13 October 2020

Australia has some of the most unique and interesting wildlife in the world. When left alone, these animals embody the Aussie spirit – they’re laidback, fun-loving and curious.

During spring, native wildlife becomes more active, so it’s a great time to brush up on how we can ensure a safe environment for them to remain happy and healthy; plus, what to do if you find an injured animal.

rescued joey in arms of RSPCA InspectorWhen you’re at home:

To help wildlife around your home, it’s a good idea to leave bowls of fresh, clean water out in shady locations during warmer weather. If you use a large container, provide a rock or stick so that small animals can climb out. Place the container in an area that’s protected from predators and away from your pets. Unless advised to by a registered wildlife carer or veterinarian, don’t attempt to feed wild animals.

When you’re out and about:

If you find a sick or injured wild animal, contact your nearest vet or wildlife organisation as soon as possible.  Wild animals become stressed by handling, so you should seek expert advice before handling an injured animal.

During spring, it’s not uncommon to find baby birds on the ground. In most cases, these are fledglings who are learning to fly. Fledgings can be identified by their flight feathers, and – unless they’re in immediate danger – they’re usually best left alone. If you happen across a baby bird with only fluffy down, then it’s a nestling likely to have fallen accidently. Place it back in the nest if possible, or call the Wildcare Helpline for advice.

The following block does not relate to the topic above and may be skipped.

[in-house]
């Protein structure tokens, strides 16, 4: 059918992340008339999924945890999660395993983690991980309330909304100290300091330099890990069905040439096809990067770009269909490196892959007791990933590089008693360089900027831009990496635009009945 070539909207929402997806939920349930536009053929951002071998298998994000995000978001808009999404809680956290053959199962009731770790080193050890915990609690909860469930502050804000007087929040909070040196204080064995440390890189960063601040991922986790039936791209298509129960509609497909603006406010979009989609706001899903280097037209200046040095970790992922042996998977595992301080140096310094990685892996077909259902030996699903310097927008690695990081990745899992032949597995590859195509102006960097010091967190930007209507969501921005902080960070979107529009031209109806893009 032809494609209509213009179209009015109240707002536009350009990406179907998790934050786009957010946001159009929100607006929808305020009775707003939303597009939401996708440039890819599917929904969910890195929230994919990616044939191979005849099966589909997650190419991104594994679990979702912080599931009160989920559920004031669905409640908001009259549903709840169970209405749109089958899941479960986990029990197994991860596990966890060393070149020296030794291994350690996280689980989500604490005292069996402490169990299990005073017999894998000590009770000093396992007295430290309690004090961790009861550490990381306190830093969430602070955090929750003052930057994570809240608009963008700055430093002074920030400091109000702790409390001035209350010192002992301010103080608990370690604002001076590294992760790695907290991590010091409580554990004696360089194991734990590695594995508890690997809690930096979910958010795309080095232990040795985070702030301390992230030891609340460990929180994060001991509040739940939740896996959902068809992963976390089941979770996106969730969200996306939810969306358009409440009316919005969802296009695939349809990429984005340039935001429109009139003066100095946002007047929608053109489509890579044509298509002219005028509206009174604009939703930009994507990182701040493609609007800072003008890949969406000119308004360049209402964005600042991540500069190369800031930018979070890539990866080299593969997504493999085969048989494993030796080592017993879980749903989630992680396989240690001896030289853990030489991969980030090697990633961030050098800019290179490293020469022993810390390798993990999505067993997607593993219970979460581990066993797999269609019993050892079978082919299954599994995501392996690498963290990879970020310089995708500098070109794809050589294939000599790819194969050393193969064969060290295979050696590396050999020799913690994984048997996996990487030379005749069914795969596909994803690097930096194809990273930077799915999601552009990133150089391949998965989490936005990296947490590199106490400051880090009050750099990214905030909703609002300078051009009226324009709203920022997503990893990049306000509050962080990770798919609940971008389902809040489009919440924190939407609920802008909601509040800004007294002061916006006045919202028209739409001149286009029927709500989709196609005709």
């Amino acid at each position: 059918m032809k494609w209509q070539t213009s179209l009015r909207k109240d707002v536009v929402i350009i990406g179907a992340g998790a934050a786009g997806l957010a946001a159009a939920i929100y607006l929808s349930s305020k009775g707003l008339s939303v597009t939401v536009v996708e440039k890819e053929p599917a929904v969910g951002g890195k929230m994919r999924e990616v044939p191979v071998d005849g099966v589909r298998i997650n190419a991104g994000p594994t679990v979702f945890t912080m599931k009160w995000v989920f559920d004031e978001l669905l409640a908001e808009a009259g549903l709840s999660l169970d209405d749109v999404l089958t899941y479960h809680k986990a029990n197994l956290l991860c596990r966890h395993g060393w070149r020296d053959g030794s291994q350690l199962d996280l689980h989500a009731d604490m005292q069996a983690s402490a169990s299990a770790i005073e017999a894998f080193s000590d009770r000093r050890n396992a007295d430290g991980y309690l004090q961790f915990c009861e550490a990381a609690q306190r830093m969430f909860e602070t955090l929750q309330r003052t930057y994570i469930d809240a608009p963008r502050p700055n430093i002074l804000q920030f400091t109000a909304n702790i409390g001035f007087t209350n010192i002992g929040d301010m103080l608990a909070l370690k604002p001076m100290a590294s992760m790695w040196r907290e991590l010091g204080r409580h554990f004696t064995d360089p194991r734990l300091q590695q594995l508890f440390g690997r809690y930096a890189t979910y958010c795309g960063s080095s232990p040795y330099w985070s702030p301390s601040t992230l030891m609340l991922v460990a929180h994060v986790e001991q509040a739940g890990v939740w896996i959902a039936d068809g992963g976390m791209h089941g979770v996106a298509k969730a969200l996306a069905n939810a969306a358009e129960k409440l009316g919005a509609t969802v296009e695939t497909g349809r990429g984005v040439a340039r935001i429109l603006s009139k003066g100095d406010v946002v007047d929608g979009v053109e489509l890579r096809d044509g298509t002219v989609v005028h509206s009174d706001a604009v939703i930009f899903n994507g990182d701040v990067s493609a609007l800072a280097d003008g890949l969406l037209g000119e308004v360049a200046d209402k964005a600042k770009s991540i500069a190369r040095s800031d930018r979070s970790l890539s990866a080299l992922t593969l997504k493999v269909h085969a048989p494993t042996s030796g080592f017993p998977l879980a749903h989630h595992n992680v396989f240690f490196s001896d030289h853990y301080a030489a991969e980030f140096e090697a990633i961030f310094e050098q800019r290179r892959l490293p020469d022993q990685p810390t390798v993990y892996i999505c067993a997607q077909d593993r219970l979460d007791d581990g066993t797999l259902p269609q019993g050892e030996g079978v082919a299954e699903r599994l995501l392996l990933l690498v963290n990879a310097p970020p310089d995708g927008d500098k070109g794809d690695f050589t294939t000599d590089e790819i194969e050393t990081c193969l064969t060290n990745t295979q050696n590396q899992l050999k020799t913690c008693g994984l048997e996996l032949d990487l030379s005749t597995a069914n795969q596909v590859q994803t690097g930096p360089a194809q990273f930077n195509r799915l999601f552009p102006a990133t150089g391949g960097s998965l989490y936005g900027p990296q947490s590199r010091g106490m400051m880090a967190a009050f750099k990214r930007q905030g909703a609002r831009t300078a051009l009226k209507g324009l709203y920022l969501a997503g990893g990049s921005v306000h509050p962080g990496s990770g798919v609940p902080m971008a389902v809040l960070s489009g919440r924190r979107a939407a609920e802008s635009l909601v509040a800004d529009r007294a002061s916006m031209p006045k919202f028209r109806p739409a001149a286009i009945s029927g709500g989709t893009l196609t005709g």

injured cygnet in arms of RSPCA animal attendantWhen you’re on the roads:

It is helpful when driving in new places to research and be aware of high wildlife areas.

When driving at dusk and dawn, be extra vigilant, and watch for animals on either side of the road, as these are the times wildlife are most active.

If you do notice an animal on the road, it is important to consider the safety of yourself and other drivers. Never swerve to avoid hitting an animal, but try to slow down or come to a safe stop.

If you see an animal that may have already been hit by a car, check pouches and surrounding areas for young if it’s safe to do so.

For advice on sick or injured wildlife, contact the 24-hour Wildcare Helpline on 9474 9055. If that line is unavailable, contact RSPCA, Rangers or local Police for action or advice. In the meantime, do not feed the animal or give it water, as this may delay treatment and could compromise their recovery.